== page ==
Remarks to Ithaca Downtown Businesswomen 2003
Ithacans can celebrate the strength of what I call Ithaca's mutual enterprise system-- entrepreneurial spirit at the service of community. Hundreds of local companies donate time, skills, facilities, tools and goods to benefit the town that provides most of their customers.
When a business is locally-owned, hires local people, pays livable wages (or while it grows, wages as livable as they're able), hires diverse ages, genders, sexual preferences and races, reinvests profit into the community, enhances local identity and pays more in sales and/or property tax than it requires in city services, then it's a good business.
When I'm mayor, Ithaca will be open for good business.
The City of Ithaca would provide such businesses the basic services they need to thrive-- streets, water, fire and police protection. Traditionally, though, mayors have relied on imported capital, particularly chain retailers, to maintain services and stabilize taxes, thereby merely building bigger tax treadmills.
If skyscrapers, highways and shopping malls enriched citizens faster than bureaucracies, then living in Los Angeles would be free. The direct route to local wealth and success is instead through capture for local benefit of all money earned and spent here.
I'll insert here a heresy. Urgent concern has been raised that, without more and bigger big boxes, Ithacans will shop out of town and pay their sales taxes elsewhere. But many Ithacans will shop elsewhere anyway, just as Elmirans shop here.
To keep this issue in perspective, retail spending is one among many leaks of money from our local economy. Trying to plug this leak w/chain retail just makes the hole bigger, as new sales tax income is flushed away by losses for maintaining larger sewer, water, police, fire department, road building and repair, traffic control. This is confirmed by independent studies.
The bigger leaks are from wasted fuels, absentee landlords, mortgage payments, gasoline purchases, from health insurance, supermarkets, sewerage and solid waste. Plugging leaks fully requires us to invent a new kind of American city-- taking full control of our local economy with maximum energy efficiency, expanded regional food production and processing, urban limited-equity co-housing, owning our own nonprofit mutual aid associations and buying clubs to meet all basic needs.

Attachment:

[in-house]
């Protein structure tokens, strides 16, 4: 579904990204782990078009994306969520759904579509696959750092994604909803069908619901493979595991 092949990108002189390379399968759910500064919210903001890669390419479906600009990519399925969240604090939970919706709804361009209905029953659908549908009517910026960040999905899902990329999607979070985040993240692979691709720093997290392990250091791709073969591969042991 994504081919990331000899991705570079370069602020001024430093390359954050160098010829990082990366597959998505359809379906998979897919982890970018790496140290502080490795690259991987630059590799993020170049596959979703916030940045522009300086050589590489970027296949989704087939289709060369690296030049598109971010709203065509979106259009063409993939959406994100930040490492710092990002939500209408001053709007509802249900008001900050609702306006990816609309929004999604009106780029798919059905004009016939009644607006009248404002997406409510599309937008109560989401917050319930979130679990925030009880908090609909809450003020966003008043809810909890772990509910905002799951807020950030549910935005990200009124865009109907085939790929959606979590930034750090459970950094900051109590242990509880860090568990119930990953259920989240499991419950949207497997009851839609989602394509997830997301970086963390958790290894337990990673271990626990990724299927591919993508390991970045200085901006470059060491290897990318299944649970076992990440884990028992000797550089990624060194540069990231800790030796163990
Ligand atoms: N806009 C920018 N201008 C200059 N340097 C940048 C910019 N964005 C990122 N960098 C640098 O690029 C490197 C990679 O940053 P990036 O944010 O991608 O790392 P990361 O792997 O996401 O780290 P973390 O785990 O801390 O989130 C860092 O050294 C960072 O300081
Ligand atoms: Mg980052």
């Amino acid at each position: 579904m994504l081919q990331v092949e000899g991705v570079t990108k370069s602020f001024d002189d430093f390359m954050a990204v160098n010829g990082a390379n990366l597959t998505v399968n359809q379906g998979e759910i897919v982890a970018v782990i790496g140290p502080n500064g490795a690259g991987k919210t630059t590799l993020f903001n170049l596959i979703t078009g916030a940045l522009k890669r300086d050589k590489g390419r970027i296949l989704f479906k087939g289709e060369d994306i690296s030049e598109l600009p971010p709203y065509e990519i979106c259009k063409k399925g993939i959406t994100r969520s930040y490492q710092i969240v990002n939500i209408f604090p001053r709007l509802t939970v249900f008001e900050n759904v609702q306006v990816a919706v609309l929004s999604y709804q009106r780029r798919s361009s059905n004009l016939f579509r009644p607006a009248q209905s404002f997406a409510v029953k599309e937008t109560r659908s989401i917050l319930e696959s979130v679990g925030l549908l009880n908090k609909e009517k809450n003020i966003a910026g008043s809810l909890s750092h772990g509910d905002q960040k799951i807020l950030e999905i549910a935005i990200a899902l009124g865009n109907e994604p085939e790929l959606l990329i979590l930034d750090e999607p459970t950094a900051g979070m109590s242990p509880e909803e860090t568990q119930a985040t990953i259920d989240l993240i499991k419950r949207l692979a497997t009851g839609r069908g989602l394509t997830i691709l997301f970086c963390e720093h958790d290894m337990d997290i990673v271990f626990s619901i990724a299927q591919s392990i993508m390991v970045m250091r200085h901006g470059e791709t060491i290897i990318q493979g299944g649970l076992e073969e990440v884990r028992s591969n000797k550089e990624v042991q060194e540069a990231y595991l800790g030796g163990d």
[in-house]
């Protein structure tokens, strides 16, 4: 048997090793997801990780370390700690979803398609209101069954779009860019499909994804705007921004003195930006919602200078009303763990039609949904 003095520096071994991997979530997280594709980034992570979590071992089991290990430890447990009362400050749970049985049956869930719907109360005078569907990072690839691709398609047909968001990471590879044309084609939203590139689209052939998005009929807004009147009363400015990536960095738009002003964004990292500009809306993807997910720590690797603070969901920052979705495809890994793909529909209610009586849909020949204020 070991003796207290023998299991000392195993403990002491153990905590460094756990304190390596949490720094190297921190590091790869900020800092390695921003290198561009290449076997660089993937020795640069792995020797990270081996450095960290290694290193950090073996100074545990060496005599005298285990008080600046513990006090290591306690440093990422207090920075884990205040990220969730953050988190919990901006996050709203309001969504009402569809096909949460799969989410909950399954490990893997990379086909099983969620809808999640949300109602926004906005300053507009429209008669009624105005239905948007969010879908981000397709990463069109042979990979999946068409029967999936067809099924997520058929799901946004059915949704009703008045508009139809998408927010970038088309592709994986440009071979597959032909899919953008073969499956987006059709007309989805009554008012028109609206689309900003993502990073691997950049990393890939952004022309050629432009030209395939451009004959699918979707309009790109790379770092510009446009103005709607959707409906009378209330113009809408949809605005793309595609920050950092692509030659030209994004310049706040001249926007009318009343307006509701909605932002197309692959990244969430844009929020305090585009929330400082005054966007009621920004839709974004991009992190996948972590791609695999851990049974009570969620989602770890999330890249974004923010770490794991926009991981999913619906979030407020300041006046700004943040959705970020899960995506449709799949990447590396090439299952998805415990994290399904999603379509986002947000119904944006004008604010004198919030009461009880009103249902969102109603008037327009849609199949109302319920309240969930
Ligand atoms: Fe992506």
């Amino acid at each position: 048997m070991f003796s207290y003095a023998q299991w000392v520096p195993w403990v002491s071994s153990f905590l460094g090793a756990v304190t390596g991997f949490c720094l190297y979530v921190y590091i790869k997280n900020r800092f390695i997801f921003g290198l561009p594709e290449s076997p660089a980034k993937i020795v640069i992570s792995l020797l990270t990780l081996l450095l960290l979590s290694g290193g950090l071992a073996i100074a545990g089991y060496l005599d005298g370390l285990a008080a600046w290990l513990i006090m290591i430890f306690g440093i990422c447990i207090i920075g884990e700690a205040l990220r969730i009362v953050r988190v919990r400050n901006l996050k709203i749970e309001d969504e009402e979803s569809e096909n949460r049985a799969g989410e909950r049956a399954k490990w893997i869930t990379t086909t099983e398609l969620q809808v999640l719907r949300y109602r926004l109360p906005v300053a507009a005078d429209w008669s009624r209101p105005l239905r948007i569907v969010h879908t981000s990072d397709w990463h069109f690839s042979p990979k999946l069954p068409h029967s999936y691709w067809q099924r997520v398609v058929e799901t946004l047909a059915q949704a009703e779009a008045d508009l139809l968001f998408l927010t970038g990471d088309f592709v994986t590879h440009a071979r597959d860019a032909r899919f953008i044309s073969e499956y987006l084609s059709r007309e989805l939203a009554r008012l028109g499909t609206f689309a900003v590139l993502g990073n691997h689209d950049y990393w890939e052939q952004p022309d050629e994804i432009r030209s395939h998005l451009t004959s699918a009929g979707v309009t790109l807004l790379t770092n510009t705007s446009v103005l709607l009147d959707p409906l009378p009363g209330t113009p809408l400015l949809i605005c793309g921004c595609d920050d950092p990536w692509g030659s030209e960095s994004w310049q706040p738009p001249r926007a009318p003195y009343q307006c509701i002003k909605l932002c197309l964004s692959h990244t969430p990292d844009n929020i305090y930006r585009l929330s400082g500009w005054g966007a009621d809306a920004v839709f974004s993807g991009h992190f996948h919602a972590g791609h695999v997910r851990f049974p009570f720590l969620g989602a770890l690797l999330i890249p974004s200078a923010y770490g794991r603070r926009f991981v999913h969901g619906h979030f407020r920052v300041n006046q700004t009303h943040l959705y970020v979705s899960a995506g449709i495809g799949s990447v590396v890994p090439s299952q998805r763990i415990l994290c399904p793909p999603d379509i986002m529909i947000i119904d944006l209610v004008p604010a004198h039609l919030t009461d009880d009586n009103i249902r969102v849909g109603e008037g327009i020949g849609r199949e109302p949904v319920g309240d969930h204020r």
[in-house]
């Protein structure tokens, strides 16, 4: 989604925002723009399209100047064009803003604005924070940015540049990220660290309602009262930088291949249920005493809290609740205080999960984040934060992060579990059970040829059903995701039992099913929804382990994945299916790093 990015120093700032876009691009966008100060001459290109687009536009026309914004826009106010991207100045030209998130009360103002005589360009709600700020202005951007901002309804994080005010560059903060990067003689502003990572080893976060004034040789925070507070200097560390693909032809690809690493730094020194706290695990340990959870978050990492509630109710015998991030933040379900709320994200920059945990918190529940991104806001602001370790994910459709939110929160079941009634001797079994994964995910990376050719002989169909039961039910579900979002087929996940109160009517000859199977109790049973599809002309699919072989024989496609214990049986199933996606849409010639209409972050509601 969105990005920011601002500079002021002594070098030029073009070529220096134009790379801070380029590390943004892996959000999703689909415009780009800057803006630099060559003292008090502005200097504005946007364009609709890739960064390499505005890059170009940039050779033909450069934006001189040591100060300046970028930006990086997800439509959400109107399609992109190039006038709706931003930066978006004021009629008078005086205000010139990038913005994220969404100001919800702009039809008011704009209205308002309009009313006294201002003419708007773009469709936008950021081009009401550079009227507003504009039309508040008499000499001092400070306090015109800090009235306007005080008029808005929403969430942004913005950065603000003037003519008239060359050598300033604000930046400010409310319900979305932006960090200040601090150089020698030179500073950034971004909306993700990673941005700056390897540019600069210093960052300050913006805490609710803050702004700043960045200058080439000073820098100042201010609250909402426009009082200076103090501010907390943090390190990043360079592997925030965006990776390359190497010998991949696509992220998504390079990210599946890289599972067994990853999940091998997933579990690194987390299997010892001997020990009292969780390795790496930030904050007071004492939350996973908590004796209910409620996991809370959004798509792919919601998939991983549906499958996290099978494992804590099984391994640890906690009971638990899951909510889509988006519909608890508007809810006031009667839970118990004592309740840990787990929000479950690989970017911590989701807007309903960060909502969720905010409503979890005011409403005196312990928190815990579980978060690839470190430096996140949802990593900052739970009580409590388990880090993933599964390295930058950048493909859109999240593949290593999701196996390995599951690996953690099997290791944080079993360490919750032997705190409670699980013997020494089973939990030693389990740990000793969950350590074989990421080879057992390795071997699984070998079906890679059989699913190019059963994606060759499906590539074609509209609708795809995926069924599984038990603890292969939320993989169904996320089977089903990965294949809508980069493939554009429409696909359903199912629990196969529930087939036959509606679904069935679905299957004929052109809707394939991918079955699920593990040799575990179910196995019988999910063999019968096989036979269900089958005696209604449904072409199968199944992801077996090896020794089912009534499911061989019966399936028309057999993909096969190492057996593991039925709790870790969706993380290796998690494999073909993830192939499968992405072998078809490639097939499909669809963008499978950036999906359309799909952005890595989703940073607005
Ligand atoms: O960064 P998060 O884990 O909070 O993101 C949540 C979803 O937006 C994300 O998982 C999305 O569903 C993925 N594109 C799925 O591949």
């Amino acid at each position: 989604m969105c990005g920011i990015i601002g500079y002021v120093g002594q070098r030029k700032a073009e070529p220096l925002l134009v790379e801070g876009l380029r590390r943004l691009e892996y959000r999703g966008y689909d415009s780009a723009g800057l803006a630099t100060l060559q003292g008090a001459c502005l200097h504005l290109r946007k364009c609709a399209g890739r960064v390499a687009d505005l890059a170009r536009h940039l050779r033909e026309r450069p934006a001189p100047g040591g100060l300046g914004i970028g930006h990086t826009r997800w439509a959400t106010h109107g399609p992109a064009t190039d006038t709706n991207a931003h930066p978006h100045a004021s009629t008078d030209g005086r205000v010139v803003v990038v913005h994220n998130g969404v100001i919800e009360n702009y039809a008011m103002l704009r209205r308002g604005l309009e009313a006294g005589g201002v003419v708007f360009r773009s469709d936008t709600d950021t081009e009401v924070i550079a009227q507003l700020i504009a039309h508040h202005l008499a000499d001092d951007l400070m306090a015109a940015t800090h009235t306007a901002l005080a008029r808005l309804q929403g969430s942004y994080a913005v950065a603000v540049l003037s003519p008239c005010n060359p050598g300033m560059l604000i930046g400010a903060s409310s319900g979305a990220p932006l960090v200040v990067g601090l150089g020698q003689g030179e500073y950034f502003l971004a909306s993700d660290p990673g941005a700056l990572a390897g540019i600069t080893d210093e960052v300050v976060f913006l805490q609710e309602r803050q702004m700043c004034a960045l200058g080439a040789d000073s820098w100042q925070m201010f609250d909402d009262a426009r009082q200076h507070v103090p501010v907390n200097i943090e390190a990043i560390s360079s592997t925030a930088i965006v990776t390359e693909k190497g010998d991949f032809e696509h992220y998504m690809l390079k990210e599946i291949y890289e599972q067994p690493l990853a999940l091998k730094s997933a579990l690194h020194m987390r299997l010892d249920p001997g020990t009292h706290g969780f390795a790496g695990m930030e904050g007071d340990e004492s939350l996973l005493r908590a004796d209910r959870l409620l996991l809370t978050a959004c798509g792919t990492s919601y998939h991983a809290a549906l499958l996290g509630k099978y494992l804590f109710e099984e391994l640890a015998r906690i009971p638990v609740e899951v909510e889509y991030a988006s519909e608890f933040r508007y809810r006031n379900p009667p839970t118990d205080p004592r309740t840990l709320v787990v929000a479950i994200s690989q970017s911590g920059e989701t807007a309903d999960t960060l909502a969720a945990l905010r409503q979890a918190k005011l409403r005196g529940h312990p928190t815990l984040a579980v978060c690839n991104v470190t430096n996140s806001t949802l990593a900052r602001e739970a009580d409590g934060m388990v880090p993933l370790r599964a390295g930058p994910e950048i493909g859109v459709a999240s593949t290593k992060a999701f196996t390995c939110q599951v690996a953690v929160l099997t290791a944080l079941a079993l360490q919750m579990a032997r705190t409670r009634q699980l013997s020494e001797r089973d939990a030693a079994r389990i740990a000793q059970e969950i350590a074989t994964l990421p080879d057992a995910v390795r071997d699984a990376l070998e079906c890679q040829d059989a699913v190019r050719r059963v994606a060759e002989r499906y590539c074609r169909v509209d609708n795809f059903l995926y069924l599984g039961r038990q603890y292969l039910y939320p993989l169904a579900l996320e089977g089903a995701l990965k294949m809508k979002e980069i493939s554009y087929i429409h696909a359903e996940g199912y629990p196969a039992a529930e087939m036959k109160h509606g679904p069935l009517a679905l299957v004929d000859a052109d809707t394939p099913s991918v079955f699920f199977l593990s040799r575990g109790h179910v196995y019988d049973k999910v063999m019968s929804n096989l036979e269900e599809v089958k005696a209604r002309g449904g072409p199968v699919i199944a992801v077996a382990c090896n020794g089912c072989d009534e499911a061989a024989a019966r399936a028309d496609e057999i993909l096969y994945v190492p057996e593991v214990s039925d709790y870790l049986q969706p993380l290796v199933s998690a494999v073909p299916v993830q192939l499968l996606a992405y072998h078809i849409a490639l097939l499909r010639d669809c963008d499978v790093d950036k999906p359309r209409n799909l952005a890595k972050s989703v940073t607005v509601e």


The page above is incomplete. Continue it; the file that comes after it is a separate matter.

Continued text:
Businesswomen have needs in common with their customers. Businesses need customers with discretionary income. They thus need customers who enjoy something better than merely livable wages. Businesses and their customers need lower prices for basic goods, housing and services.
Therefore, for its part, City Hall needs to serve businesses by addressing issues of retail rental rates, fuel prices, homebased business, code & enforcement, signage, culture of respect for enterprise, and downtown access.
As mayor I'd appoint to boards and commissions Ithacans who enjoy challenges-- who like to explore new ways to meet needs. I'd appoint those who say "let's try it" rather than "it can't be done."
Here are some examples of programs and legislation I'd encourage:
* Venture capital via WISE, which expands the definition of capital and profit, to promote ecodevelopment
* We should negotiate a lower cost City employee health plan by inviting residents into the coverage pool, while shifting reliance incrementally to the Ithaca Health Fund.
* Property and buildings held by the city should be developed by local nonprofit groups to create limited-equity housing, particularly for seniors, young families, low-income residents and the disabled. We should remove rental housing from the speculative market for these purposes.
* An import replacement center would maintain a database of local tools and skills providing linkages for flexible manufacturing networks.
* A local option gasoline tax-- penny per gallon-- could fund TCAT & the revived fixed-rail trolley
* Fuel & insulation buying clubs will reduce the price of reducing fuel bills.
* City Hall's acceptance of local currency for part of tax payment, and reliance on interest-free HOUR loans will break the spirals of layoffs and bond interest payment.
* Tax credits to local property owners for superwindow installation is the foundation of economic development.
* Edible parks, full of fruits, nuts, berries and perennials like asparagus will reduce the costs of mowing while providing free food for those needing it.
* I'd revisit the feasibility of municipalization and district heating
* To flush Cayuga lake, we can permit experimental urban waterless aerated toilets, with annual inspection, to reduce the load on water/sewer treatment and separate human wastes from industrial wastes.
* Bike lanes will be a powerful contribution to downtown access and to the safety of children who are expected to pedal in the street after age 13.
* The City should prefer and permit building disassembly instead of demolition. Old building materials are not trash.
* The Student Re-Use Project has proven that precycling of clothes and housewares will enable Ithacans to meet their needs at low cost. Those who do so can then enjoy locally-produced goods and services. The City should partner in establishing a warehouse for such recycling and sales.
I believe that our future is as bright as this list is endless.